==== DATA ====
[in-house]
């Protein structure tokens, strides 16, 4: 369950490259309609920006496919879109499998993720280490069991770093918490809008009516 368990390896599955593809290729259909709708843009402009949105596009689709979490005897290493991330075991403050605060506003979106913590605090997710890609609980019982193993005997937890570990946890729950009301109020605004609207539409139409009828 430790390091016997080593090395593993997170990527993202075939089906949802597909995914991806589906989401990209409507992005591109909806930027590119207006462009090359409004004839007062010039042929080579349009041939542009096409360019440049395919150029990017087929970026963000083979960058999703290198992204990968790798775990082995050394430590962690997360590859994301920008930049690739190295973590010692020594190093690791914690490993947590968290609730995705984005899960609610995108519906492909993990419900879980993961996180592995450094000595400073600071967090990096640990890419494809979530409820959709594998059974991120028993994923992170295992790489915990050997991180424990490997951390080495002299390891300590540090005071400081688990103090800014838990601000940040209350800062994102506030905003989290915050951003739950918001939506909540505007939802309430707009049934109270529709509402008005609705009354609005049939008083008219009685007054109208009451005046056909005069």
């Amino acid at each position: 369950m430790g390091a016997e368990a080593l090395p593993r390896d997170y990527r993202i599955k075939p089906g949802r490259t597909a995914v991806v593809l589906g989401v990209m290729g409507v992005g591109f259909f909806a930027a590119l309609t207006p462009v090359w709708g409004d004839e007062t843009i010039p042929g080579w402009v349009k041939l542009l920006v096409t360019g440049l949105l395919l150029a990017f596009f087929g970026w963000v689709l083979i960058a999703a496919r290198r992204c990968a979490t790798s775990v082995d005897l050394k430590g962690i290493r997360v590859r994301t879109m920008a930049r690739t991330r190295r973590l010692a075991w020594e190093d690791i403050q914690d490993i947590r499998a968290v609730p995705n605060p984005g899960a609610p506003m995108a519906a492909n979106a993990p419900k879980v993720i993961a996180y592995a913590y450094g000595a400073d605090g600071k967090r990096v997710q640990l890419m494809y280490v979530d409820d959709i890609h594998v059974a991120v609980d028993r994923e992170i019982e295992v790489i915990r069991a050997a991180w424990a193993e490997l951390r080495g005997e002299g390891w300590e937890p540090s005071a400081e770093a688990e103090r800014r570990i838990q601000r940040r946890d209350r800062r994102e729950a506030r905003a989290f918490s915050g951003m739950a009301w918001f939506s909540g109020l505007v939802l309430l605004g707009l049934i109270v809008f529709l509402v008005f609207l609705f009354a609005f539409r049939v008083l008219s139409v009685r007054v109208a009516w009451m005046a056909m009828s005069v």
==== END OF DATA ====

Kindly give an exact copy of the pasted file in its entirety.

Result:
[in-house]
């Protein structure tokens, strides 16, 4: 369950490259309609920006496919879109499998993720280490069991770093918490809008009516 368990390896599955593809290729259909709708843009402009949105596009689709979490005897290493991330075991403050605060506003979106913590605090997710890609609980019982193993005997937890570990946890729950009301109020605004609207539409139409009828 430790390091016997080593090395593993997170990527993202075939089906949802597909995914991806589906989401990209409507992005591109909806930027590119207006462009090359409004004839007062010039042929080579349009041939542009096409360019440049395919150029990017087929970026963000083979960058999703290198992204990968790798775990082995050394430590962690997360590859994301920008930049690739190295973590010692020594190093690791914690490993947590968290609730995705984005899960609610995108519906492909993990419900879980993961996180592995450094000595400073600071967090990096640990890419494809979530409820959709594998059974991120028993994923992170295992790489915990050997991180424990490997951390080495002299390891300590540090005071400081688990103090800014838990601000940040209350800062994102506030905003989290915050951003739950918001939506909540505007939802309430707009049934109270529709509402008005609705009354609005049939008083008219009685007054109208009451005046056909005069």
């Amino acid at each position: 369950m430790g390091a016997e368990a080593l090395p593993r390896d997170y990527r993202i599955k075939p089906g949802r490259t597909a995914v991806v593809l589906g989401v990209m290729g409507v992005g591109f259909f909806a930027a590119l309609t207006p462009v090359w709708g409004d004839e007062t843009i010039p042929g080579w402009v349009k041939l542009l920006v096409t360019g440049l949105l395919l150029a990017f596009f087929g970026w963000v689709l083979i960058a999703a496919r290198r992204c990968a979490t790798s775990v082995d005897l050394k430590g962690i290493r997360v590859r994301t879109m920008a930049r690739t991330r190295r973590l010692a075991w020594e190093d690791i403050q914690d490993i947590r499998a968290v609730p995705n605060p984005g899960a609610p506003m995108a519906a492909n979106a993990p419900k879980v993720i993961a996180y592995a913590y450094g000595a400073d605090g600071k967090r990096v997710q640990l890419m494809y280490v979530d409820d959709i890609h594998v059974a991120v609980d028993r994923e992170i019982e295992v790489i915990r069991a050997a991180w424990a193993e490997l951390r080495g005997e002299g390891w300590e937890p540090s005071a400081e770093a688990e103090r800014r570990i838990q601000r940040r946890d209350r800062r994102e729950a506030r905003a989290f918490s915050g951003m739950a009301w918001f939506s909540g109020l505007v939802l309430l605004g707009l049934i109270v809008f529709l509402v008005f609207l609705f009354a609005f539409r049939v008083l008219s139409v009685r007054v109208a009516w009451m005046a056909m009828s005069v």